Snapper fisherman holds on to win

'It’s all finally beginning to sink in. We won. After all that bloody hard work, we won!'

'It’s all finally beginning to sink in. We won. After all that bloody hard work, we won!'

Gisborne’s Chris Spurr hooked the fishing prize of his life and won $30,000 at the Durapanel Snapper Bonanza 90 Mile Beach Surfcasting Competition. Pictures supplied
Winning Team Eastland Port with Sam Morrison, Chris Spurr, Chad Prentice and Nick Powis, enjoying the spoils of victory.

GISBORNE angler Chris Spurr hooked the fishing prize of his life at the weekend, winning $30,000 at the Durapanel Snapper Bonanza 90 Mile Beach Surfcasting Competition.

He was back home on Sunday with wife Clare to celebrate their first wedding anniversary, with children Noah, Sophia and Joel.

Traditionally, a first wedding anniversary is celebrated with a paper gift. Mr Spurr came home with a little more paper than most.

“We’ve been together for 14 years and today is our first wedding anniversary,” he said.

Sponsored by his employer Eastland Port, Mr Spurr took leave without pay for a week and hoped to win at least $1000 from the competition to cover loss of wages.

Instead, he and three mates took home a whopping $37,100 in prize money from a competition that attracted the biggest turnout in its seven-year history.

AMore than 830 anglers entered and caught 880 fish from Tuesday to Saturday. He landed the $30,000 fish in the contest on the second day, a 6.175kg snapper, and won $30,000 cash and a further $2000 for catching the heaviest snapper on the day on Wednesday.

His team bagged another $5100 during the competition.

The winning snapper took the bait about 8.30am on Wednesday, dragged him about 50m and his line tangled into another fishing line.

“There were multiple fishermen to my right at the time. I knew it was a good fish but didn’t think it could end up being the heaviest. It looked to be an average fish.

“It measured 66cm but because we didn’t think it was big enough to be weighed, we put it in a chilli bin and continued fishing,” he said.

Thinking it would be surpassed, he waited anxiously all week.

Tall fishing tales

On the last day of fishing, tall fishing tales were abundant. A short time before the competition finished, an angler came up to him and said he had just caught the winner.

“So I watched that one get weighed and, well, it wasn’t heavier and that’s when I knew.”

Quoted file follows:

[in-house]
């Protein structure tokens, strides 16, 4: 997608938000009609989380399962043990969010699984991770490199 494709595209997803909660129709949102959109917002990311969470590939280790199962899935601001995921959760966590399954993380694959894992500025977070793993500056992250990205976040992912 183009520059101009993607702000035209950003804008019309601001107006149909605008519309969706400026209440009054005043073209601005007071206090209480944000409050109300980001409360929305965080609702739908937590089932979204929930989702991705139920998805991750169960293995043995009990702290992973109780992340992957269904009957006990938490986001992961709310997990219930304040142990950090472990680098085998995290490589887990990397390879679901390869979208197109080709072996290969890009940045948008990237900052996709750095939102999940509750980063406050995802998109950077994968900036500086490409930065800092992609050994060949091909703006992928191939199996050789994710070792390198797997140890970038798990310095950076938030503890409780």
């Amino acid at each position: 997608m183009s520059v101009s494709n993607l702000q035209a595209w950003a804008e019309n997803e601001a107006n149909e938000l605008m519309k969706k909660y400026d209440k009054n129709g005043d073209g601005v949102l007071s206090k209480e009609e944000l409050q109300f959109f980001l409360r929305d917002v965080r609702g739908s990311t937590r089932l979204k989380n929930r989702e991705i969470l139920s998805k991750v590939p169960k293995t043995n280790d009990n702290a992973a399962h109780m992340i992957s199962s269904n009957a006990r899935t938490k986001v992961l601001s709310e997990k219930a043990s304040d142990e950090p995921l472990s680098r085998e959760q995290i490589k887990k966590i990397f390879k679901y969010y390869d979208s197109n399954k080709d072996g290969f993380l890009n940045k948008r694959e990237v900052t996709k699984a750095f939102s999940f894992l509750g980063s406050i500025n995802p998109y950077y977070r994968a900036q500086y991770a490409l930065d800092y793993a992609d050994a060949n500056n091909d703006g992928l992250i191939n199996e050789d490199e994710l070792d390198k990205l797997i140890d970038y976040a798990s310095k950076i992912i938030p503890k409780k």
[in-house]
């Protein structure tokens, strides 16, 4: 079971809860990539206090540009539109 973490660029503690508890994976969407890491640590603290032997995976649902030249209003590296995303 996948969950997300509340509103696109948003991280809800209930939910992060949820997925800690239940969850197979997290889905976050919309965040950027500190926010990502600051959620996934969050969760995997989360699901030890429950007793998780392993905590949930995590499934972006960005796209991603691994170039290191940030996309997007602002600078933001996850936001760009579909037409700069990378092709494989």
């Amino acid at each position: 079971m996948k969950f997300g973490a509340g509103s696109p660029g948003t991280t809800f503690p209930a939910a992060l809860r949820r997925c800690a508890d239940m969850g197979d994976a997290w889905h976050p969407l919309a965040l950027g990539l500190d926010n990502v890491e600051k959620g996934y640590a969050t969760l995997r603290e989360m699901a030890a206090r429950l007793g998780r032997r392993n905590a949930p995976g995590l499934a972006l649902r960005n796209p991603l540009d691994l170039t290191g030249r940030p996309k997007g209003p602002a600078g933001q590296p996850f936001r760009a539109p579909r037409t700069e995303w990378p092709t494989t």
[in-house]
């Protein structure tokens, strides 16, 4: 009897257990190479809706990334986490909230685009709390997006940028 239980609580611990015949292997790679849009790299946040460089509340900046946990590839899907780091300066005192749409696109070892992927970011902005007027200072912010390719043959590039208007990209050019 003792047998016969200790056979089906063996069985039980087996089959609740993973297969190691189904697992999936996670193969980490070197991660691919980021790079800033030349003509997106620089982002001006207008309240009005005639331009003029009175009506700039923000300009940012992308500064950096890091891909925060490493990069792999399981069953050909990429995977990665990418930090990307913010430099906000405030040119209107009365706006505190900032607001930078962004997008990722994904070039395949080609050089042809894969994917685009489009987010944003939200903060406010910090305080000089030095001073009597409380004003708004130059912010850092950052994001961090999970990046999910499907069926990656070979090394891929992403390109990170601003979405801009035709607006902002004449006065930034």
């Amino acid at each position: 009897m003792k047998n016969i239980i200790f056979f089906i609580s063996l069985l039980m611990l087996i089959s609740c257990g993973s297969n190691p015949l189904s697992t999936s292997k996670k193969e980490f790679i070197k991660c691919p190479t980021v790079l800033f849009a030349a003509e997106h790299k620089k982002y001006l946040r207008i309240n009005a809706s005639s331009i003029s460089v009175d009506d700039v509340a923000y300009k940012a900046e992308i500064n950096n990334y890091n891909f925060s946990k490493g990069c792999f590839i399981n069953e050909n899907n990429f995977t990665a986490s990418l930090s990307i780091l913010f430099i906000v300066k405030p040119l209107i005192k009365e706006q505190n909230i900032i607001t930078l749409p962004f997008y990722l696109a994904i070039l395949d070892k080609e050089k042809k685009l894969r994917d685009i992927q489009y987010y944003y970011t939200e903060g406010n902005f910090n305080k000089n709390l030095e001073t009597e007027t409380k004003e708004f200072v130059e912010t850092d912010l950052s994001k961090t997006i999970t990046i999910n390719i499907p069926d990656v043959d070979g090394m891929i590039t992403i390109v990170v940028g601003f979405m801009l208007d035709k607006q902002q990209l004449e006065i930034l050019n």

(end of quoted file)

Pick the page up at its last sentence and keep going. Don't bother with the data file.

“It’s unreal, you never know for sure until you get to weigh-in. The difference could have been a few grams.”

The Eastland Port team members: team captain Chad Prentice from Wairoa, and Sam Morrison and Nick Powis from Hawkes Bay, have split their winnings. Each man has come away with $9150.

“A big thanks to my team mates and to Eastland Port. It has been a great team.”

Spurr took part in the Durapanel 90 Mile Beach Snapper Bonanza in 2015 but could not make it last year.

“We got married on the Saturday the competition ended last year. Next year may be trouble for me because the fishing competition’s last day falls on the day of our wedding anniversary,” he said.

He started fishing with friends as a five-year-old and takes part in fishing competitions throughout the country.

In November, he won $500 cash for catching the heaviest snapper at the Great Exhibition Bay Fishing Competition at Te Kao. The fish weighed 5.5kg.

Snapper Bonanza co-organiser John Stewart said despite the large turn-out of competitors, Mr Spurr’s fish was the smallest fish to win the competition in the seven years he has been running it. The average size of the winner had been 9.7kg during that period.

The heaviest snapper in the competition’s history was 12.030kg, caught by Te Puke’s Darin Maxwell in 2012.

Mr Spurr said the team worked together gathering fresh bait, including crayfish and octopus, before the competition.

They spent countless hours preparing and talking about gear.

“Chad, Sam, Nick and I would retie our rigs, traces and leaders every night before the next day’s competition. You can’t leave anything to chance, as dropping one fish could have meant we missed out on the title.”

“Just as much time was spent studying the area available for fishing. No two bodies of water are exactly the same, so pre-tournament research helps anglers know what must be done to win,” he said.

“Chad has a good eye for reading the water, so after checking out each area beforehand and rating it, we were able to head back there on fishing days.”

“We did all of that together, formulating plans and strategising how we would fish depending on the scenarios of the day. That’s why we shared the spoils. We had the dream team.

“We’re all shattered but we love the sport, the competition and being outdoors. Getting up early, dealing with the sea and weather conditions, standing all day in the water definitely takes its toll but the pain is worth the rewards.

“It’s all finally beginning to sink in. We won. After all that bloody hard work, we won!”

GISBORNE angler Chris Spurr hooked the fishing prize of his life at the weekend, winning $30,000 at the Durapanel Snapper Bonanza 90 Mile Beach Surfcasting Competition.

He was back home on Sunday with wife Clare to celebrate their first wedding anniversary, with children Noah, Sophia and Joel.